Shigeru Inoue, who maintains a studio in his home in central Aichi Prefecture, is a potter who uses raw clay mixed with sand instead of refined clay to create vessels full of the gentleness of the earth. He is a self-taught potter who does not study under a potter, but rather explores clay, glaze, and firing methods to create his vessels by himself. Mr. Inoue says of his own pottery making, “I shape the clay into what I want it to be. We will explore the true meaning of this rather profound statement.
Self-taught, started out wanting to make vessels for daily use.
Tokoname and Seto are two of the most famous places in Aichi Prefecture when it comes to ceramics. Tokoname Pottery is one of the six oldest kilns in Japan and is made mainly on the Chita Peninsula in the southern part of Aichi Prefecture. Mr. Inoue, who was working at an ordinary company in such an area, became interested in pottery making when he participated in a pottery-making workshop out of curiosity. He was hooked on the fun of pottery making, and immediately began to study pottery on his own. However, he did not know anyone around him who knew anything about ceramics, and through trial and error, he had to think about how he could make the vessels he wanted to make.
Started by helping with firing in Tokoname while working for a company
When he first started making ceramics, Inoue had no intention of quitting his corporate job. Looking back on his amateur days, he says, “I understood that ceramic works do not always sell even if they are made, and I knew that the world was not so naive that it would be possible for a person to make a piece of pottery just by making it on the spot.
Therefore, in addition to his work, he took time off to help with firing twice a year at a pottery class at the now-defunct Kyoei Kiln in Tokoname, and had his hobby pieces put together and fired in the kiln. Kyoei-gama was a kiln that mainly produced earthenware pipes of various sizes during the Meiji, Taisho, and Showa eras.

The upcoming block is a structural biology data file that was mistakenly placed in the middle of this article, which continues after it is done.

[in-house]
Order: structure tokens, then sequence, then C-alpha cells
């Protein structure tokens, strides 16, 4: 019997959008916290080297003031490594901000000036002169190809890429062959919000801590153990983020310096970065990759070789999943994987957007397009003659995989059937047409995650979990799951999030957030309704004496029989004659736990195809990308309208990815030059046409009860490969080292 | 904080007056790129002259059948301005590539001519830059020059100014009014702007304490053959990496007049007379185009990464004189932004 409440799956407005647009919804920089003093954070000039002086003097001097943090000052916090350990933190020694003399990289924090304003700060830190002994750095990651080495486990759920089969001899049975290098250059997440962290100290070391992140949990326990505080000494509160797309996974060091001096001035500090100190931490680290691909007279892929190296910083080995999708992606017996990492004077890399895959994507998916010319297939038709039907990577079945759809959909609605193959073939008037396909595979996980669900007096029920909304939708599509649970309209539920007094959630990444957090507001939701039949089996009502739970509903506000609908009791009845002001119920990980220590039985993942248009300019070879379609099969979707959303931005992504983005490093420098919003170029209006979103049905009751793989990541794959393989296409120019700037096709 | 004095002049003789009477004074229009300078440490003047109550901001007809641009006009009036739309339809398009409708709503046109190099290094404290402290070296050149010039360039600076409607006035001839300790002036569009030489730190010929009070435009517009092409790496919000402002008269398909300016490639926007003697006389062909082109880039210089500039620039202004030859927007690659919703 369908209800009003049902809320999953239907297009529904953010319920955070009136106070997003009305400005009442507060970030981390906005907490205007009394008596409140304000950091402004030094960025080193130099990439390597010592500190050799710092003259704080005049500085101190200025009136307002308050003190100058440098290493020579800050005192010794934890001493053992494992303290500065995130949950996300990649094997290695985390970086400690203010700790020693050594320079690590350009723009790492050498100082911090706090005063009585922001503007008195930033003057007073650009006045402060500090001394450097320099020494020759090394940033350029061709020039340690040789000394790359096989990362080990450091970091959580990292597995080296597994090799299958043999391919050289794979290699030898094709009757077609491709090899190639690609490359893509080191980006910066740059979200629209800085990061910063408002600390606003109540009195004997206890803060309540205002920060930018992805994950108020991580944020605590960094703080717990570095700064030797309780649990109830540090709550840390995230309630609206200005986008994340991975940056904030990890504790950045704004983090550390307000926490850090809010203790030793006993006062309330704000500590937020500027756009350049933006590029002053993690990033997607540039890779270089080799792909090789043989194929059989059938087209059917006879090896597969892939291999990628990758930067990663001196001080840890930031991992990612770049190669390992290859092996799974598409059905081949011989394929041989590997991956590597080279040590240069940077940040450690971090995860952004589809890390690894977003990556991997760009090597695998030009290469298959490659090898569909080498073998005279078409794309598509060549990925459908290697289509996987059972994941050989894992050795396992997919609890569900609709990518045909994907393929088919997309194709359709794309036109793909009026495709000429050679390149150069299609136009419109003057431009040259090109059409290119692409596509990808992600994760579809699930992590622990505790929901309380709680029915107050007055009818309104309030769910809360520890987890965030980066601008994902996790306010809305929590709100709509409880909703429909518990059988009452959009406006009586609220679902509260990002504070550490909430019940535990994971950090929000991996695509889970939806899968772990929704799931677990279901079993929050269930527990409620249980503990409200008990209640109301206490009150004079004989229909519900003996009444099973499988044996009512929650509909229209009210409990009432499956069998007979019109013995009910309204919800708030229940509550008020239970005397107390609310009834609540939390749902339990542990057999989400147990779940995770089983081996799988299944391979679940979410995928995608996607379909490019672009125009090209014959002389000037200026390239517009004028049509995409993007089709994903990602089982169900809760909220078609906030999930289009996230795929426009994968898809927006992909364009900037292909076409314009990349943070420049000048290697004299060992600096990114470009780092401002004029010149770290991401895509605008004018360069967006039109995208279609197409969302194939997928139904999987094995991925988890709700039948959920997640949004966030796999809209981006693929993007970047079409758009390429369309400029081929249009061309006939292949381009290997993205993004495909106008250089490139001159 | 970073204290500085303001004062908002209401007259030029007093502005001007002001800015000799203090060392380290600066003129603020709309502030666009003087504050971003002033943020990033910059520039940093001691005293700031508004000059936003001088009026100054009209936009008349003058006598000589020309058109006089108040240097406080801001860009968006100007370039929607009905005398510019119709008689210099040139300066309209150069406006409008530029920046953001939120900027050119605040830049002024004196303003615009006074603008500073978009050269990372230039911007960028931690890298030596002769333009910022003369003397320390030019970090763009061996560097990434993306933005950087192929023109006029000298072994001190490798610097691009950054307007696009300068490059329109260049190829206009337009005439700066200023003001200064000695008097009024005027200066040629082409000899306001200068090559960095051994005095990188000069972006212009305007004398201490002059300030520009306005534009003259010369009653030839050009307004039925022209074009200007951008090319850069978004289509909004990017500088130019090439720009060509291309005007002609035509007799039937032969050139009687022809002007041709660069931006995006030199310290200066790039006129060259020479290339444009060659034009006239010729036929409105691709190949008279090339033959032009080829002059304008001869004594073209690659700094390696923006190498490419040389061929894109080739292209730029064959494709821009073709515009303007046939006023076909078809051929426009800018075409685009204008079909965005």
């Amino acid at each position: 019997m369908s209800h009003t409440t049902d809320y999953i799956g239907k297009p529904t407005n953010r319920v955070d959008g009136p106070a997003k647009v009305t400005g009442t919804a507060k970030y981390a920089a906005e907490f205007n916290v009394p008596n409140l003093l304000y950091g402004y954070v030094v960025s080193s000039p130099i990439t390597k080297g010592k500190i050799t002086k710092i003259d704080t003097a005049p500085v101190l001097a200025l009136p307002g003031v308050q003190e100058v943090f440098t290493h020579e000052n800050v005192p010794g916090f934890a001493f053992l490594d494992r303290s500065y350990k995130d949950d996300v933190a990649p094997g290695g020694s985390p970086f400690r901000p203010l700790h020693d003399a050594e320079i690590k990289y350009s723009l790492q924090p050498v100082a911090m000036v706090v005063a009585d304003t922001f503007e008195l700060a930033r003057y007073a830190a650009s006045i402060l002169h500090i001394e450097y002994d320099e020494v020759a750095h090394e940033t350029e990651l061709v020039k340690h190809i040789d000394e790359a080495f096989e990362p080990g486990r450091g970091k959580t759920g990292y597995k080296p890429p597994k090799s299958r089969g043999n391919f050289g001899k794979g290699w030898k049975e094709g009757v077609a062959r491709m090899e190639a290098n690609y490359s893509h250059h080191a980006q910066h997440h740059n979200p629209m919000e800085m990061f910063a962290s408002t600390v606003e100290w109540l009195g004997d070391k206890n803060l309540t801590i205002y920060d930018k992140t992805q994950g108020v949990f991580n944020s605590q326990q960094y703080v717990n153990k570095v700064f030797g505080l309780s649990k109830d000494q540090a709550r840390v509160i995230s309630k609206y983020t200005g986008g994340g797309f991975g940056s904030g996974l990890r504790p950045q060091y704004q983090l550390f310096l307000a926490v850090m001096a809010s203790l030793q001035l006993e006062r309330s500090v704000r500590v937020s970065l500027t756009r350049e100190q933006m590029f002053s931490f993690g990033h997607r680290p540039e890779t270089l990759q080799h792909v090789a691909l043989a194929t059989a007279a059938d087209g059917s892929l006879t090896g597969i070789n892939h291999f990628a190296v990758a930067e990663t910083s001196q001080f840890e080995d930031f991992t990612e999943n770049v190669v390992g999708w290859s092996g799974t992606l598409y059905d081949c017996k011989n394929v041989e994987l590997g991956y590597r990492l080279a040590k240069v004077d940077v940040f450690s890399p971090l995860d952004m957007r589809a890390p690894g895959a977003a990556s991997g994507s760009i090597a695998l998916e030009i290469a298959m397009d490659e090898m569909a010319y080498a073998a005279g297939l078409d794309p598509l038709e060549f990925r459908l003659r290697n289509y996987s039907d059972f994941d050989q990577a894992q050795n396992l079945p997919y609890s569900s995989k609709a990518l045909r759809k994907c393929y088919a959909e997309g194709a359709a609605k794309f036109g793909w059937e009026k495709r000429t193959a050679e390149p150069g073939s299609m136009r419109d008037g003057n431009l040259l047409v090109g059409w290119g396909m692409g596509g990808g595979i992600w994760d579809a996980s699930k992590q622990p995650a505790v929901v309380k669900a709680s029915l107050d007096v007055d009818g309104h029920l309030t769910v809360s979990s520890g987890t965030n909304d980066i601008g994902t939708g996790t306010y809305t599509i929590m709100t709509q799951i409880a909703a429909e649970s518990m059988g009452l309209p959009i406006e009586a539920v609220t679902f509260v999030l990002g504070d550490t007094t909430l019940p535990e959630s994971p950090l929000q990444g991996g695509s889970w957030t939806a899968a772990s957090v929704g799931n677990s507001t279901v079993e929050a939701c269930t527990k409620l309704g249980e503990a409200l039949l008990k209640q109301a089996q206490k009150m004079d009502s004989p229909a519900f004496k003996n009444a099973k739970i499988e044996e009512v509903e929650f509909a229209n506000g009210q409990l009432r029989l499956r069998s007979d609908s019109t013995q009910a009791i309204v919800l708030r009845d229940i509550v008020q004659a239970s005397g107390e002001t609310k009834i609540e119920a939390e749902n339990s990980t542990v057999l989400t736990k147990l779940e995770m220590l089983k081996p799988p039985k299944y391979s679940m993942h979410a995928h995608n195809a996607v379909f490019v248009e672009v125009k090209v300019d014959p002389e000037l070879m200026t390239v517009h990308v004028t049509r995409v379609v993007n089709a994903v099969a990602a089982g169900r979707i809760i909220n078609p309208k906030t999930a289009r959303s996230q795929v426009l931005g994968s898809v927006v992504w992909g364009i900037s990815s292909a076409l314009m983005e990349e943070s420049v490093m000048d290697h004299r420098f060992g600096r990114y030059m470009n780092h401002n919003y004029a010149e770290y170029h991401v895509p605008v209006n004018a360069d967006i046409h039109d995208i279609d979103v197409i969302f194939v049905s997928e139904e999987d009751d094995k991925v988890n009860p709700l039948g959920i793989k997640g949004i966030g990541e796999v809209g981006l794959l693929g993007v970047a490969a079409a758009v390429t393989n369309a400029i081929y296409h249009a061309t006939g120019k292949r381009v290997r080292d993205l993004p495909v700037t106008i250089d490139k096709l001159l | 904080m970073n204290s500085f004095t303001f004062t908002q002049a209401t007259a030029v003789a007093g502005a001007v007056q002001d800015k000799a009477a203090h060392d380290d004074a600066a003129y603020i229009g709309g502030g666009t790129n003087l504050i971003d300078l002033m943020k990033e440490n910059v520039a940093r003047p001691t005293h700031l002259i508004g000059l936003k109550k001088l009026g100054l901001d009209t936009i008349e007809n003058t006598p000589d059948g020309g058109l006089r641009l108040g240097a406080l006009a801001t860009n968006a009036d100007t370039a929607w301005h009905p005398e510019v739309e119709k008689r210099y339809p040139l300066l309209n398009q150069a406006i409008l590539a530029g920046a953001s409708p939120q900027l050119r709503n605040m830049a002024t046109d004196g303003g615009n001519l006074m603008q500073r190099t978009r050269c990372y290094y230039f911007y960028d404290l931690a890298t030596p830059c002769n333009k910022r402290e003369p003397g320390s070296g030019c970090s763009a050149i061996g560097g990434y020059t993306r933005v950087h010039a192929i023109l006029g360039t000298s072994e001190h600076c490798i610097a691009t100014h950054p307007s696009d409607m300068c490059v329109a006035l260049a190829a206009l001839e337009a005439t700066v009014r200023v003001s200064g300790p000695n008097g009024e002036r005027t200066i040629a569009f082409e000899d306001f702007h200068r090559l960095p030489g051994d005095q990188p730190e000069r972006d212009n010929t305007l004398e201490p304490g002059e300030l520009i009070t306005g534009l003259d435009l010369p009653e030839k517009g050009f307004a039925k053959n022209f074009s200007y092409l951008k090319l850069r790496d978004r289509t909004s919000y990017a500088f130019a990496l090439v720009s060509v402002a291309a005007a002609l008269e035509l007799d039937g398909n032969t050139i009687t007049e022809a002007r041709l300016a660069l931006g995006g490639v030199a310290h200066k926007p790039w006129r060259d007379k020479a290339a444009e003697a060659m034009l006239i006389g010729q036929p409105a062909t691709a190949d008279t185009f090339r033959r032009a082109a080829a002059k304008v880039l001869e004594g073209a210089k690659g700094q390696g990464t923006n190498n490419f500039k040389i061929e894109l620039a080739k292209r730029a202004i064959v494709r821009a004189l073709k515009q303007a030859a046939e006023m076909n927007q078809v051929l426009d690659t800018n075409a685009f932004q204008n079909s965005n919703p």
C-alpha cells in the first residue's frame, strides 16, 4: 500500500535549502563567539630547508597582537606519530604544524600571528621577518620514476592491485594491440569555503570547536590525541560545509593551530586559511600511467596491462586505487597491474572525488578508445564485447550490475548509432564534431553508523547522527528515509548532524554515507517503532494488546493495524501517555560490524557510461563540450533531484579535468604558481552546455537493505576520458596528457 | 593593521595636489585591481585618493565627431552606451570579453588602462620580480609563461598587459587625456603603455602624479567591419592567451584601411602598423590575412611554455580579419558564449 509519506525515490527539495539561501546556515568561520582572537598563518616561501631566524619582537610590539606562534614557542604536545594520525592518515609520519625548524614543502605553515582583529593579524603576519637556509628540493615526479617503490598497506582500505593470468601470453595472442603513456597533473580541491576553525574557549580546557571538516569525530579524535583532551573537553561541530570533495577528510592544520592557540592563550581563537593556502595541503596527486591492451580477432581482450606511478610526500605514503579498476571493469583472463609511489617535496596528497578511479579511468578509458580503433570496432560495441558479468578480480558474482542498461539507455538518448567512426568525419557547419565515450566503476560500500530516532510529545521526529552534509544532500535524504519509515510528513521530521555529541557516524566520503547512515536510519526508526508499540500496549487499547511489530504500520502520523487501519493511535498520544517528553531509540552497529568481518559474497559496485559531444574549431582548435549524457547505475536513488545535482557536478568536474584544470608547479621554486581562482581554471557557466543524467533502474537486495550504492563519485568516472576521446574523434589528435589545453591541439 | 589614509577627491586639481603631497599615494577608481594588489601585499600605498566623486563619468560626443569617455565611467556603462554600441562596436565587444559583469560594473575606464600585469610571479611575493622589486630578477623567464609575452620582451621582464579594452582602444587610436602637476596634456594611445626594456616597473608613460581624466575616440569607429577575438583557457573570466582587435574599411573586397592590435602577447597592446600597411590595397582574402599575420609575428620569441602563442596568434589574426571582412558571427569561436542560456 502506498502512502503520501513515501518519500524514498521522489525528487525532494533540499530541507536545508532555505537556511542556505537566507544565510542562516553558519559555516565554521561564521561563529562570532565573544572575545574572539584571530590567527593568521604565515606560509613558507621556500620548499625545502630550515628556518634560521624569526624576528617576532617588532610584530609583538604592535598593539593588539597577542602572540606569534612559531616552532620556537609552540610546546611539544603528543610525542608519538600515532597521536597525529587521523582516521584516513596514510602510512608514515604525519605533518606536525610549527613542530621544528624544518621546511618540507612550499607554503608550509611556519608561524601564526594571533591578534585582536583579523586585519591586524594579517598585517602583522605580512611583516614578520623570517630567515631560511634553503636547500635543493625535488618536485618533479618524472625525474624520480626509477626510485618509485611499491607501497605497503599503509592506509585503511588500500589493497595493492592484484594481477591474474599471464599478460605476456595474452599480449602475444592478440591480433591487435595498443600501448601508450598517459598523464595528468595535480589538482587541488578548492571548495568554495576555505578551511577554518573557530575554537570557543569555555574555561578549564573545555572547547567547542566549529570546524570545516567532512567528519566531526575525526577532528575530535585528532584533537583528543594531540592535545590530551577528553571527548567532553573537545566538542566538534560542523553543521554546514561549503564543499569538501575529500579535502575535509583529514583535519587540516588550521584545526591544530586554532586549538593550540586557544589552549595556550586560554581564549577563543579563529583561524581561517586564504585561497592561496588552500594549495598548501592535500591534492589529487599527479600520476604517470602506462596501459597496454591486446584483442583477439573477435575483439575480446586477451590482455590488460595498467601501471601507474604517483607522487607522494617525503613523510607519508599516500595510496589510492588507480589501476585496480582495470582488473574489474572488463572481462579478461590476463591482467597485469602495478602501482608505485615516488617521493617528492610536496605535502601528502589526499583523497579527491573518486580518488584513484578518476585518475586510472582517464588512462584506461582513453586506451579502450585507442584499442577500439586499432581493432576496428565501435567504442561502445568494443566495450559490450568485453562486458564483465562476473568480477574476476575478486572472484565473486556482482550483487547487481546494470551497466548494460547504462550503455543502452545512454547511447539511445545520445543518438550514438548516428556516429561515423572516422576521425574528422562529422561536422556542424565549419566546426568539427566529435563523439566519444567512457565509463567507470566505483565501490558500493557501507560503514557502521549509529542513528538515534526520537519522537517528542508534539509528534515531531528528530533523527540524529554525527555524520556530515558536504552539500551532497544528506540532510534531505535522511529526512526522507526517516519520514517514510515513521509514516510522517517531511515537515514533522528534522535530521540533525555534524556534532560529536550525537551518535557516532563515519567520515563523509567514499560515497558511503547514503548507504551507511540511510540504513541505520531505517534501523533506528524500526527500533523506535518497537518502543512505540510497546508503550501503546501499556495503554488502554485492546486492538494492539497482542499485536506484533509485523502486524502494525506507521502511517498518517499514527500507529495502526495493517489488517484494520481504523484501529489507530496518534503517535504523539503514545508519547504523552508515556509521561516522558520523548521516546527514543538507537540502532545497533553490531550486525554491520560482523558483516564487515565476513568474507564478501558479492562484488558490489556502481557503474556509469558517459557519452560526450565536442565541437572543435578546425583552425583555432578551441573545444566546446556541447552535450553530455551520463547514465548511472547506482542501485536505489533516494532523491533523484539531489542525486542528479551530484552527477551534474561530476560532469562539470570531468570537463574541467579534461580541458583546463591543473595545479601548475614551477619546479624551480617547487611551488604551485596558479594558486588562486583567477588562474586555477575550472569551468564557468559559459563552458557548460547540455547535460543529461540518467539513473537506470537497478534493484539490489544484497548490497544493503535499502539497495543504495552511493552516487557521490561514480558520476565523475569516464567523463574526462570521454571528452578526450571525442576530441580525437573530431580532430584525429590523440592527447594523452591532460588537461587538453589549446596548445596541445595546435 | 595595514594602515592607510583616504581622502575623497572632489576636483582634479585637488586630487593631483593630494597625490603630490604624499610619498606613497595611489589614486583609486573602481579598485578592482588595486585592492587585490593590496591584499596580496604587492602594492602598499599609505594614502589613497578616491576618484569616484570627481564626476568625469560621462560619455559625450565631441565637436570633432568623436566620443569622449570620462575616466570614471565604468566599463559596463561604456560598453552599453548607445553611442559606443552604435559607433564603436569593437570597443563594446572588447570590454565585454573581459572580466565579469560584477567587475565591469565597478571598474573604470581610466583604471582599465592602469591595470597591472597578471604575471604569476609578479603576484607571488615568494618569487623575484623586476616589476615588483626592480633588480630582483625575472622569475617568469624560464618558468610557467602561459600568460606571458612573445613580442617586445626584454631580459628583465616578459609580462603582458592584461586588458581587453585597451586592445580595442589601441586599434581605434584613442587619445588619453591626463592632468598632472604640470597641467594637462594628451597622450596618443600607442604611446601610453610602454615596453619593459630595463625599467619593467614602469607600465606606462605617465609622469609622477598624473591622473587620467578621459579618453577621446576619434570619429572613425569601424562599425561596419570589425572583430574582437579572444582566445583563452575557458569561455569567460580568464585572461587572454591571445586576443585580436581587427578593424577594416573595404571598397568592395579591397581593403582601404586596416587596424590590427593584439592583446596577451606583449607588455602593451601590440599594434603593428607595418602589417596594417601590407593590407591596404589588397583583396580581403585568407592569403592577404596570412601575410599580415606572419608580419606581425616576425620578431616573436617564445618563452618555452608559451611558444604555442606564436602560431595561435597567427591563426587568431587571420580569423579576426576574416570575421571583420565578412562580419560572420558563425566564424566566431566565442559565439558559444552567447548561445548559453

When he posted photos of his finished vessels on SNS, his followers gradually increased. Rumors began to spread that there was someone who was making unusual vessels, even though he was an amateur.
Fascinated by the joys of ceramics, he began his career as a potter.
While studying ceramics on his own, Mr. Inoue says he was particularly attracted to the natural and ash glazes of “Ko-Joname,” which were produced from the Heian to the middle of the Kamakura period. He repeatedly researched and experimented to find out what kind of firing method would produce the desired results, reading old documents and looking at old pottery shards to estimate the type of clay, firing method, and glaze, and became absorbed in pottery making.
While still working as an office worker, Inoue created pottery on his days off and in his spare time, when he received a request for an exhibition through a social networking service, his followers continued to increase. His SNS postings came in handy at the right time.
After that, a gallery in Nagoya heard about the response and asked him to hold a solo exhibition, which was well publicized in the media and attracted a rush of visitors. As a result, his employer became aware of his work, and this led him to make the choice to pursue a career in ceramics.
You learn because you’re self-taught and you’ve gone through it.
Looking back on the path he has taken so far, Inoue says, “I am glad that I was never taught. Although it is possible to learn the basic techniques of ceramics immediately by studying at an art school, it is also possible to get stuck in the “conventional wisdom” of ceramics. He has always been a “go-getter” when he is interested in something, and he has been researching, verifying, and building up his knowledge about pottery. Now, by looking at the clay, he is able to predict whether or not it is suitable for the piece he is looking for, and even what colors will be produced by the combination of glazes.
I want them to be used on a daily basis, so I am particular about their functionality.